A Florida mother can continue with an Indiana custody dispute with the father of her teenage daughter after the Indiana Court of Appeals reversed a default judgment against her.
In the spring of 2012, Crystal Powers’ daughter, T.B., was placed in her custody after the child’s father, Bryan Blunck, was arrested on multiple drug charges. Powers eventually was granted full custody of T.B., and the two moved to Florida.
Then in April 2017, Powers signed a form that “granted guardianship” of T.B. to Blunck because he had been released from prison, and she believed it was in her daughter’s best interests to live with her father. T.B. returned to Indiana, where she wrote an essay for school revealing she had been abused by Powers’ husband. As a result of the abuse, T.B. wrote she had started cutting herself and making suicidal comments.
The following November, the Department of Child Services determined Blunck was using methamphetamine, so T.B. was placed with his sister. Powers still had legal custody of her child pursuant to the 2012 custody order, so she traveled to Indiana to bring T.B. back to Florida.
Blunck responded by filing an emergency petition to modify custody and return the child to Indiana, alleging he feared she would hurt herself if she continued living in Florida. The Gibson Circuit Court ordered Powers to appear for a hearing on Dec. 11, but Powers — who was served with Blunck’s motion on Dec. 6 — moved to continue the hearing on Dec. 8 because she could not take off work and because she could not travel due to a recent surgery.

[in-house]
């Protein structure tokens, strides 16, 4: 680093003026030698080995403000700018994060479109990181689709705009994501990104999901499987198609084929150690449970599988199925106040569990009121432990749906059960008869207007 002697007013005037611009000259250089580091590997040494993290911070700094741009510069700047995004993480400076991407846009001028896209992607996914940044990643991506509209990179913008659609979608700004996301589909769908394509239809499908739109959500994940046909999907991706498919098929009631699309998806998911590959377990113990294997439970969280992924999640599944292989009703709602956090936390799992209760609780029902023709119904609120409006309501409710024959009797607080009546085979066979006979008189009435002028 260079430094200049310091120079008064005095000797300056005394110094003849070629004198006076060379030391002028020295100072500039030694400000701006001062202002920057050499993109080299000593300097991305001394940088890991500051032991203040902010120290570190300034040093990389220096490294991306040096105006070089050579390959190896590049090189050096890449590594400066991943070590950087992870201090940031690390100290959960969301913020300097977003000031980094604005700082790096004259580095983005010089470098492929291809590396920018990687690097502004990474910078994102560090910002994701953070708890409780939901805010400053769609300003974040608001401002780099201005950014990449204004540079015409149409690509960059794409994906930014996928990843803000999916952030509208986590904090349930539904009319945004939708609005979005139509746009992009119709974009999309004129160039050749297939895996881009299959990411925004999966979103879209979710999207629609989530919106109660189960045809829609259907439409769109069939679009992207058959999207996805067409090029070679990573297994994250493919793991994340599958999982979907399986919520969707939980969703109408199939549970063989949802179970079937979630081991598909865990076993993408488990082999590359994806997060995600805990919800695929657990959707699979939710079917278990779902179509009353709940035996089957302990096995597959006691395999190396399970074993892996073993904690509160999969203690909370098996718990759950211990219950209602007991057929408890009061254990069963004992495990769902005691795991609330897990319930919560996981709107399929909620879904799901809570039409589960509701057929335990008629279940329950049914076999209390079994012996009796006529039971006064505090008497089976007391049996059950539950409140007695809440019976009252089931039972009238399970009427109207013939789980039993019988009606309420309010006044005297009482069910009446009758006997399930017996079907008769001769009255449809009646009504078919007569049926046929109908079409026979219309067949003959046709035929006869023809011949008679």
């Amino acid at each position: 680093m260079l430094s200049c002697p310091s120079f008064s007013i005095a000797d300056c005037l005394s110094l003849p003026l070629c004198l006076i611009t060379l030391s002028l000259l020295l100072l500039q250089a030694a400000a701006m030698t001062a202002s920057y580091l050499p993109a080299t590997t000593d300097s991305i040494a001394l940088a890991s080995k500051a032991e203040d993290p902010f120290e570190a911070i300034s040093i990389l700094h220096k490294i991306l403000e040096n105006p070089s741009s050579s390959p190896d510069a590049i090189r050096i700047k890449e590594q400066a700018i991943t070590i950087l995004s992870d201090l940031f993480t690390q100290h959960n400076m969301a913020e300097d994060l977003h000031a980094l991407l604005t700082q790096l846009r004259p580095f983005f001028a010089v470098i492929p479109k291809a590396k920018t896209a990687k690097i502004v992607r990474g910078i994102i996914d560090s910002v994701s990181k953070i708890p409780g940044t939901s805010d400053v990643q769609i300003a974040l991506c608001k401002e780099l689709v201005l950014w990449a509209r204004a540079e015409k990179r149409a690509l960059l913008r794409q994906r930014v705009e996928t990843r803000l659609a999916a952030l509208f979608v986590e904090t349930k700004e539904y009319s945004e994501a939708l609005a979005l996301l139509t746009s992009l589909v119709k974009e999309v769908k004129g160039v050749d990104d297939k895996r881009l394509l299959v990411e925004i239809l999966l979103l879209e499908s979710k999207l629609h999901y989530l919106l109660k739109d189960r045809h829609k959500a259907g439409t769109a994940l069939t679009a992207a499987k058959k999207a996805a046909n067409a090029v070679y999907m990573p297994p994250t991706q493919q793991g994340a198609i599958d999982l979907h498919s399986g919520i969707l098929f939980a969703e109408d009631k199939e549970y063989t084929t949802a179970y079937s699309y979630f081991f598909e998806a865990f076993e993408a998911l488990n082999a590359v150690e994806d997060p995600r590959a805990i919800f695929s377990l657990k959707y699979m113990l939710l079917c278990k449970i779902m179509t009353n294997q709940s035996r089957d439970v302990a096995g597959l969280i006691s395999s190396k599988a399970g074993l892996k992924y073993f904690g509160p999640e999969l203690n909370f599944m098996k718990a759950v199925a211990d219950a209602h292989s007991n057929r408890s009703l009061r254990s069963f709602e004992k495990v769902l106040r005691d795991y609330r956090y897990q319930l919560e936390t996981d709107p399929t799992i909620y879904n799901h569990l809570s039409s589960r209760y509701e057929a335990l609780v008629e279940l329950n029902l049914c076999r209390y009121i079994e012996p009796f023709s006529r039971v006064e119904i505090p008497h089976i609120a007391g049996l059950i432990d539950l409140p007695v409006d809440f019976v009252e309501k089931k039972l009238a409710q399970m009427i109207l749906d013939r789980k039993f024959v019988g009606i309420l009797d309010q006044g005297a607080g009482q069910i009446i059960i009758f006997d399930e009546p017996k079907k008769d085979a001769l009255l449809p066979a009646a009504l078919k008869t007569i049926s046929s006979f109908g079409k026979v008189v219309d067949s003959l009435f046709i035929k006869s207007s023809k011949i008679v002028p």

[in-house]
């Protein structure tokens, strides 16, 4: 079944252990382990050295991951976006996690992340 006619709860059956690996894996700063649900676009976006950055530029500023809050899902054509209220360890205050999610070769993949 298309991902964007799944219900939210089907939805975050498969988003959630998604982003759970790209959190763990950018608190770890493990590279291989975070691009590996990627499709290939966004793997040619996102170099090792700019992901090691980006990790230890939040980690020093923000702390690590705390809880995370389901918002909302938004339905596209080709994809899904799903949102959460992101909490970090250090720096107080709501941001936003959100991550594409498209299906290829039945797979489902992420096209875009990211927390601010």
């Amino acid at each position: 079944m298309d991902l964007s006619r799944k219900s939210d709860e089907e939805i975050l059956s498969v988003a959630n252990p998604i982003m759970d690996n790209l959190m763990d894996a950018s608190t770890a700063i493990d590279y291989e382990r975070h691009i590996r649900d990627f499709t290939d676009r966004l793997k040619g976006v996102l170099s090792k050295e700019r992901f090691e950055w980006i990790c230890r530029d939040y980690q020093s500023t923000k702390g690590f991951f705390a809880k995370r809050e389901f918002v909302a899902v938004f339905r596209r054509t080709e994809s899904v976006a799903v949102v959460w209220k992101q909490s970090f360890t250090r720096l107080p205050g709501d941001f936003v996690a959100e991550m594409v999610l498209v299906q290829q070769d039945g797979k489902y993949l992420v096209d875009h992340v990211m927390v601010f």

The trial court denied the motion, found Powers “should be defaulted” and granted Blunck sole legal and primary physical custody of T.B. But the Indiana Court of Appeals reversed that decision on Wednesday, with Chief Judge Nancy Vaidik noting Powers was given only a short time to travel and provided a doctor’s note indicating she could not travel for the Dec. 11 hearing.
“Despite Mother showing good cause for a continuance, the trial court denied the request and entered a default judgment against her for failing to appear,” Vaidik said. “Generally, Indiana does not favor default judgments in custody proceedings ‘because of the grave importance of the matters decided therein. … We stress that trial courts should be wary of finding a parent to be in default in a child-custody proceeding, because the trial court is always going to be able to make a better decision regarding the health, education, and welfare of children when both parents are heard.”
Thus, the case of Crystal M. Powers v. Bryan A. Blunck, 18A-DR-105, was remanded for further proceedings.